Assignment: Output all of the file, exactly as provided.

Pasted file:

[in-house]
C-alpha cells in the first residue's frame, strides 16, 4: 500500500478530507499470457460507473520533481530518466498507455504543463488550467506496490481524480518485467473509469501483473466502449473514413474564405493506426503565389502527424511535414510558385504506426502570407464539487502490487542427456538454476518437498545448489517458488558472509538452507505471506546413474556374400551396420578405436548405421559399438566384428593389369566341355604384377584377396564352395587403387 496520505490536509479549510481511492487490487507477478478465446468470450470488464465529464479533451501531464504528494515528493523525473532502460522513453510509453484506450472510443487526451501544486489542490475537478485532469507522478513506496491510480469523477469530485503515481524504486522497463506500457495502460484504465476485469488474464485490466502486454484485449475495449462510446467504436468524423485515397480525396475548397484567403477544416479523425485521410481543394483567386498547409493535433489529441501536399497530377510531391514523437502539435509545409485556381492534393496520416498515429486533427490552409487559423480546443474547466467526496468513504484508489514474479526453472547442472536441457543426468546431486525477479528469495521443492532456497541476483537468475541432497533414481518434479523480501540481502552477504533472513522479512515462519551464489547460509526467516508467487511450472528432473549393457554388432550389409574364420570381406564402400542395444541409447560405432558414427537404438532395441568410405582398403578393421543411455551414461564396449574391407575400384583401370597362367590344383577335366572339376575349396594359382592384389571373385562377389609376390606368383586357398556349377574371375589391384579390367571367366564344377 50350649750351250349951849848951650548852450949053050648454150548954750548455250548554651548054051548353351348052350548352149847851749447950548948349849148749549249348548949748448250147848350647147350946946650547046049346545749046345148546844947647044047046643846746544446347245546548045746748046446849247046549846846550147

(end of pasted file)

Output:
[in-house]
C-alpha cells in the first residue's frame, strides 16, 4: 500500500478530507499470457460507473520533481530518466498507455504543463488550467506496490481524480518485467473509469501483473466502449473514413474564405493506426503565389502527424511535414510558385504506426502570407464539487502490487542427456538454476518437498545448489517458488558472509538452507505471506546413474556374400551396420578405436548405421559399438566384428593389369566341355604384377584377396564352395587403387 496520505490536509479549510481511492487490487507477478478465446468470450470488464465529464479533451501531464504528494515528493523525473532502460522513453510509453484506450472510443487526451501544486489542490475537478485532469507522478513506496491510480469523477469530485503515481524504486522497463506500457495502460484504465476485469488474464485490466502486454484485449475495449462510446467504436468524423485515397480525396475548397484567403477544416479523425485521410481543394483567386498547409493535433489529441501536399497530377510531391514523437502539435509545409485556381492534393496520416498515429486533427490552409487559423480546443474547466467526496468513504484508489514474479526453472547442472536441457543426468546431486525477479528469495521443492532456497541476483537468475541432497533414481518434479523480501540481502552477504533472513522479512515462519551464489547460509526467516508467487511450472528432473549393457554388432550389409574364420570381406564402400542395444541409447560405432558414427537404438532395441568410405582398403578393421543411455551414461564396449574391407575400384583401370597362367590344383577335366572339376575349396594359382592384389571373385562377389609376390606368383586357398556349377574371375589391384579390367571367366564344377 50350649750351250349951849848951650548852450949053050648454150548954750548455250548554651548054051548353351348052350548352149847851749447950548948349849148749549249348548949748448250147848350647147350946946650547046049346545749046345148546844947647044047046643846746544446347245546548045746748046446849247046549846846550147